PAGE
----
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Rabbinic Group Knew of Rabbi Barry Freundel Conversion ‘Violations’ in 2012

The leading Modern Orthodox rabbinical association says that it knew in 2012 that Rabbi Barry Freundel acted inappropriately in his role overseeing conversions, but that it chose not to bar him from working with converts and did not inform his synagogue.

Freundel pled not guilty on October 15 to charges that he secretly recorded six women showering at the mikvah at his synagogue.

The Rabbinical Council of America said in an October 20 press release that it disovered in 2012 that Freundel had coerced conversion candidates to do clerical work at his home and make financial donations to his rabbinic court. He was also found to share a checking account with a conversion candidate.

Freundel at the time was the rabbi of Kesher Israel, a leading Washington, D.C. synagogue, and the head of the Washington, D.C. rabbinical court that oversaw conversions.

“[Freundel] made assurances that these behaviors would discontinue,” the RCA said in its statement. “A committee of rabbis and lay leaders determined that while Rabbi Freundel’s actions were inappropriate (and were a violation of his position) they did not rise to a level that required him to be suspended from the RCA or to be removed from his work with converts, as long as they did not continue.”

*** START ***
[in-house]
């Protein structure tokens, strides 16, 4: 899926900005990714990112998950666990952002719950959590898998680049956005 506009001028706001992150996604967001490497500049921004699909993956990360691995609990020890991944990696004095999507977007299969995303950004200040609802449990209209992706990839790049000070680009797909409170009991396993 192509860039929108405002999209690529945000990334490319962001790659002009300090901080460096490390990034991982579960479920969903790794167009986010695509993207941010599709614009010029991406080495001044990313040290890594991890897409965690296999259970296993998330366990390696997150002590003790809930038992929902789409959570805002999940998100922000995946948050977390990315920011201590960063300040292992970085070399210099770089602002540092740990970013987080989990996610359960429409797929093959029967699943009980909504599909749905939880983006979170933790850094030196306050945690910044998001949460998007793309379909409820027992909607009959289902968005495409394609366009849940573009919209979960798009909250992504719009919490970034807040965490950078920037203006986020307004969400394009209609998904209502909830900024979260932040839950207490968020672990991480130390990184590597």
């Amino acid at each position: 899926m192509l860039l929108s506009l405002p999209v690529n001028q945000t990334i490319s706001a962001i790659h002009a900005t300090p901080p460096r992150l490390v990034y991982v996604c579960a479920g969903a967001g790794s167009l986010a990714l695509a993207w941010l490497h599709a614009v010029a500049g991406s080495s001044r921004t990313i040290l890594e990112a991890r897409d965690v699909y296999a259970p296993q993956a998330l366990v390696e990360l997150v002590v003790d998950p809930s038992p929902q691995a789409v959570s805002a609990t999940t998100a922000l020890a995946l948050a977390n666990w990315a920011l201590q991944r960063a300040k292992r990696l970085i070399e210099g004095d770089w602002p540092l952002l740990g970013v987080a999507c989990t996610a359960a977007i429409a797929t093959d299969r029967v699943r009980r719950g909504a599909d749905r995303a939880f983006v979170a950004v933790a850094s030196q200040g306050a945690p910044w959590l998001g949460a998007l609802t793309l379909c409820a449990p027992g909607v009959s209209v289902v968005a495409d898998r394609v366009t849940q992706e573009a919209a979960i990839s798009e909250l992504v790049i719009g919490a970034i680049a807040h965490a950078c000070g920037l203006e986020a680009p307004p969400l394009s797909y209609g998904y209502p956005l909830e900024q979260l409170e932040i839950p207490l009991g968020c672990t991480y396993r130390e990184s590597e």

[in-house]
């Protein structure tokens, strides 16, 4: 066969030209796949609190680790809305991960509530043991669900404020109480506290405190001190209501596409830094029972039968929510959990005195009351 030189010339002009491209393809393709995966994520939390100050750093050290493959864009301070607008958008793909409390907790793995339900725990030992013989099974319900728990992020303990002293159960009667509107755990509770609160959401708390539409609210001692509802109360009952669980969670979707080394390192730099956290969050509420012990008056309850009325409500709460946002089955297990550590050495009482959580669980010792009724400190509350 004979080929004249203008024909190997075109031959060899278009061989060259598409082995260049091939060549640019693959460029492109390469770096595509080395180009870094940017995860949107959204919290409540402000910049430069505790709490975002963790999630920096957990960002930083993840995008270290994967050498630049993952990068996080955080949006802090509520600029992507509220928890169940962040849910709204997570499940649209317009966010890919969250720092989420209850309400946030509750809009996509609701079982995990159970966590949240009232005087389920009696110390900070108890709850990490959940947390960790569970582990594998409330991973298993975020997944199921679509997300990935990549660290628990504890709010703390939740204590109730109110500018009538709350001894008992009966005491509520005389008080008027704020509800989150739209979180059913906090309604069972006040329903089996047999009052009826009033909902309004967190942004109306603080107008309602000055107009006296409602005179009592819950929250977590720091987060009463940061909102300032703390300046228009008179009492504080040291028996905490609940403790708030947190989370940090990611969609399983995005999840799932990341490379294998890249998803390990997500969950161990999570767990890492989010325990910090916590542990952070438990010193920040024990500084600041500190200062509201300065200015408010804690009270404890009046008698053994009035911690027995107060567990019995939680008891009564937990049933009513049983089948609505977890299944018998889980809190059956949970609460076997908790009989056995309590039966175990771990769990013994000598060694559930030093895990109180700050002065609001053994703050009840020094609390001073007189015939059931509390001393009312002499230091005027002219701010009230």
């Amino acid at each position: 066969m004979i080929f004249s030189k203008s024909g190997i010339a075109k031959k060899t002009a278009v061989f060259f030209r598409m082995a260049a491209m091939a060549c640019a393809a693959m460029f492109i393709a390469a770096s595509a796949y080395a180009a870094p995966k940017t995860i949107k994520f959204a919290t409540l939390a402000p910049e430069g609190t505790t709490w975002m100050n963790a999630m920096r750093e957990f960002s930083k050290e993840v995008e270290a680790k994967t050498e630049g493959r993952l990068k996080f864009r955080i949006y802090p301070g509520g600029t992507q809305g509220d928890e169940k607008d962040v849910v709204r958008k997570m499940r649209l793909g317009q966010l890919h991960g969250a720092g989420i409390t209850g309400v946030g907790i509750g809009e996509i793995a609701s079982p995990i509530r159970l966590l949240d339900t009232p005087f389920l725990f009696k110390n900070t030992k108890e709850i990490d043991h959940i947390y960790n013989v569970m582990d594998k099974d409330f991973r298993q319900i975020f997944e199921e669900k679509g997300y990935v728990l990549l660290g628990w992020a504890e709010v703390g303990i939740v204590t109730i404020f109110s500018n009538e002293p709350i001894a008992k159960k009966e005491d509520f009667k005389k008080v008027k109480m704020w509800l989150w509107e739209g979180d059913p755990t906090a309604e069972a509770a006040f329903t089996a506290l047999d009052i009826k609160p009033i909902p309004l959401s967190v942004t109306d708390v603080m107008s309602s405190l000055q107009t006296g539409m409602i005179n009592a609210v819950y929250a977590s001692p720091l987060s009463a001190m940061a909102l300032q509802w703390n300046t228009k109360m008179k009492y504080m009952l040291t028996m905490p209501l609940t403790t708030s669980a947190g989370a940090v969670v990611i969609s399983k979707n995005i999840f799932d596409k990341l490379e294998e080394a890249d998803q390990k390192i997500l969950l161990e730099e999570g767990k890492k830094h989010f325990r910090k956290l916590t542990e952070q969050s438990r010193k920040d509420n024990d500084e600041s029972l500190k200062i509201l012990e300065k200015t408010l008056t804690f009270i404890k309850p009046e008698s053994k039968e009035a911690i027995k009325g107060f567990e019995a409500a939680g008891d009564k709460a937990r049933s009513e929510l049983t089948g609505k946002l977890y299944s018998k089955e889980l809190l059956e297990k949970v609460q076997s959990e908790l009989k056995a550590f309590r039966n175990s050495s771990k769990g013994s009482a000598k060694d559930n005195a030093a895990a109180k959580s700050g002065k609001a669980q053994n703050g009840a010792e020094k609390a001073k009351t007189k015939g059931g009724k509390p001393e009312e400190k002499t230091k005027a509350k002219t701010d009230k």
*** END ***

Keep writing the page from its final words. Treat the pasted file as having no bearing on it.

Two years later, now that Freundel faces criminal charges, the organization says that it’s taking action.

The RCA has suspended Freundel, who until his arrest was on the organizations executive committee. On October 20, the RCA announced that all rabbinical courts under their auspices performing conversions will “appoint a woman (or group of women) to serve as ombudsman to receive the concerns of female candidates to conversion.”

The RCA does not permit female members, and women do not serve on Modern Orthodox rabbinical courts.

The group also said that it will appoint a new commission to review current conversion procedures and “suggest safeguards against possible abuses.” It said that the commission will include male and female members.

Freundel was a member of the RCA’s executive committee and, from 2006 through 2011, chairman of an RCA committee that wrote new conversion policies.

Following Freundel’s arrest, the Forward and other outlets reported on earlier undisclosed allegations of impropriety made against Freundel relating to conversions. The Washington Post reported that one convert to Judaism claimed that Freundel had told her she could take “practice dunks” in the mikveh.

The RCA also said that the rabbis on its rabbinical court had determined that all conversions performed by Freundel remained valid.

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